For the <U, F> group, the edge orientation is irrelevant. All corner orientation configurations satisfying conservation of twists are possible, so that is straightforward. There are 7! permutations of the 7 movable edges, but only 6!/6 permutations of the 6 movable corners (and another factor of 2 reduction for matching parity with the edge parity). This makes creating a bijection a little more tricky. One possibility would be to just generate the set of all legal permutations of the corners, and build lookup tables that map between the 720 different values perm_n_pack can return (for n=6) to a number in the range of 0..119, and vice versa. Note that the even-parity and odd-parity cases should be mapped to the numbers in the 0..119 range in some reasonable way so that you can determine parity easily (such as by taking the value modulo 2, or by dividing by 60). The reverse mapping takes the parity and a number 0..59 and maps that back to a number in the range of 0..719 that perm_n_unpack can then use to generate the cubie-level permutation array.

Chemists and Group Theory

Ok, I get the concept. If I needed to do it I think I could figure out a scheme.

Chemist’s are concerned with symmetry groups mainly in connection with quantum mechanics and molecular orbital theory. (As a synthetic organic chemist, I’m about as far away from the nuts and bolts of this as one can get as a chemist so I can’t speak too knowledgeably about it. Hopefully I can give you some idea about it without spouting total nonsense).

What chemists look at are the irreducible matrix representations for the symmetry group of a molecule. One representation may be based on how a point x,y,z is transformed by the group, another might be based on how the binary products xy , xz , yz are transformed by the group. Anyway, group theory provides a fundamental set of matrix representations, homomorphic with the point group, which are the essence of the shape of a molecule.

One can formulate quantum mechanical wave equations in matrix form. That matrix must be isomorphic with an irreducible representation of the symmetry group of the molecule it is describing or it’s no good. So group theory is very useful to quantum mechanicians in setting up their wave equations.

That done, knowing which symmetry group representation is the basis for the quantum mechanical description for an electron’s energy level then tells one a lot about how it will behave. Put an iron ion in an octahedral complex and the orbitals will go up or down in energy in a predictable way based on symmetry arguments. This shows up in the electronic spectrum. One can look at how the spectral lines are split and say, “Hey, that’s an octahedral complex.”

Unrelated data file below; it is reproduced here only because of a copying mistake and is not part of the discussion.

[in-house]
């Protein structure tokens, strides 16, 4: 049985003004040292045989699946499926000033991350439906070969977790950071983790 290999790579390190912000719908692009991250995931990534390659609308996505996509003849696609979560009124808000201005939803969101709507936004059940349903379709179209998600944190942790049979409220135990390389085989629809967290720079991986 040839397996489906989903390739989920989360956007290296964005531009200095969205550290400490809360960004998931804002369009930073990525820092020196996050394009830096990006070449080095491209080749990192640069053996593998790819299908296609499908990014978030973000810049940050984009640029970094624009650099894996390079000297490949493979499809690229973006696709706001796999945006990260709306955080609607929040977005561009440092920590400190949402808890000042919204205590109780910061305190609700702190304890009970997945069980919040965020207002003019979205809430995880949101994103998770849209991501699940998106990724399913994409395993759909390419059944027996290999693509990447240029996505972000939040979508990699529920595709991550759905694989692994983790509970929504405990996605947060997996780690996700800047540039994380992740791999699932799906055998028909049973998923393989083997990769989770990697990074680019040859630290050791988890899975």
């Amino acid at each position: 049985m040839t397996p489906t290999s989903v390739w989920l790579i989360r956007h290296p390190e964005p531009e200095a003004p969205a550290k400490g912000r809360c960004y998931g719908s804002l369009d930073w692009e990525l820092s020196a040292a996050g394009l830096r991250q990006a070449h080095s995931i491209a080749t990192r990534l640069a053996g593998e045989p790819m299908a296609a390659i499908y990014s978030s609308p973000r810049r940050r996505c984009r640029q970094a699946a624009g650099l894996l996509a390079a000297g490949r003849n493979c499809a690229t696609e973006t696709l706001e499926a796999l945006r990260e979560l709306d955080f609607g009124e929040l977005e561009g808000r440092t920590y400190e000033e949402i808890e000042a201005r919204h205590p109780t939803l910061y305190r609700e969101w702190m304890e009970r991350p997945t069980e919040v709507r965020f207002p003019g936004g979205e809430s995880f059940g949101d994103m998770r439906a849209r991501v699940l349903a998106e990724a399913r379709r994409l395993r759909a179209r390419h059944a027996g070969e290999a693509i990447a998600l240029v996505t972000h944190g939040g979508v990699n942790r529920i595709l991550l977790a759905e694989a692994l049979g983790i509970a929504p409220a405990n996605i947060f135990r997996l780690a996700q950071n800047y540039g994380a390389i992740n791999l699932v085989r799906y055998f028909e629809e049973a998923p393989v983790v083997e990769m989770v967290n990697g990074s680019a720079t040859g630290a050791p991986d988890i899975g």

That’s the kind of games chemists play with group theory. I was exposed to the definition of what constitutes a group. Representation of groups under the rules of matrix multiplication. Conjugate classes, etc. How to determine which point group describes the symmetry of a particular molecule. Then how to extract information from the group character table about the characteristics of the irreducible group representations.

Petrus method

There is a speedsolving method called the Petrus method that is similar to the method B MacKenzie describes.

In that method, the solver builds a 2x2x2 block with 1 corner and 3 edges (in relation to the appropriate centers). I believe that puts the cube into the <U, F, R> subgroup (or an isomorphism of it). Then that 2x2x2 is extended to a 3x2x2 block, followed by orienting the remaining edges. I was thinking that would put the cube into the <U, R> or equivalent subgroup, but I think it is a group that is a factor of six larger. Then, it completes a 3x3x2 block (two layers), keeping the remaining edges oriented, of course. Then, the final layer is completed in two or three steps. In extending the 2x2x2 block to 3x2x2, only U-, F-, and R-layer moves are made, and extending the 3x2x2 (after orienting edges) to a 3x3x2 is done using only U- and R-layer moves. But the method may temporarily break up completed blocks at other times.

See for details of the method.

I haven't done a God's Algorithm calculation of the coset space for moving from <U, F, R> into <U, R> (or <U, F>). The cube subgroups page of Jaap's Puzzle Page web site ( lists the sizes of these and related subgroups. <U, F, R> has 170,659,735,142,400 elements, or 2,322,432 times the size of <U, R>. It seems to me that finding am efficient representation for a coset space of two nested groups like these is not a trivial task. By that I mean being able to come up with a mapping (bijection) between the coset elements and a range of integers. I've had to do that kind of thing in my five-stage 4x4x4 analyses.


What you describe is essentially the search strategy I've implemented. I progress through subgroups: Rubik group --> UFR group --> UF group --> solved. The first step, solving a 2x2x2 corner, requires at most 9 q turns. The last step, solving the UF group, takes at most 25 q turns. The maximum for the UFR to UF step is at least 14 q turns and is probably 15 or 16 q turns. Gives a quick solution averaging a shade under 38 q turns. By applying the algorithm to each of the 24 different orientations of the cube, both for the recto and for the inverse, the average comes down to 32 q turns.

I took a crack at characterizing the cosets. I figured, perhaps incorrectly, that one could really trim the search tree because I reasoned that expanding from one member of a coset yields the same cosets as expanding from another. I dropped it when I realized that in order to be useful in a forward/backward search scheme you'd need to be dealing with a normal subgroup which the UF group is not. (Looking at what I just wrote, it could probably be made to work by matching right cosets from the goal state to left cosets from the random state. No matter, I don't think I had a workable characterization of the cosets anyway).

Formatting Tables

I've been composing my messages in a word processor and then saving in HTML. The editor I used generates a lot of header info to format tables which this editor chokes on. Here's what I get with a different word processor. This OK?
































































Looks Good

That method works much better with drupal.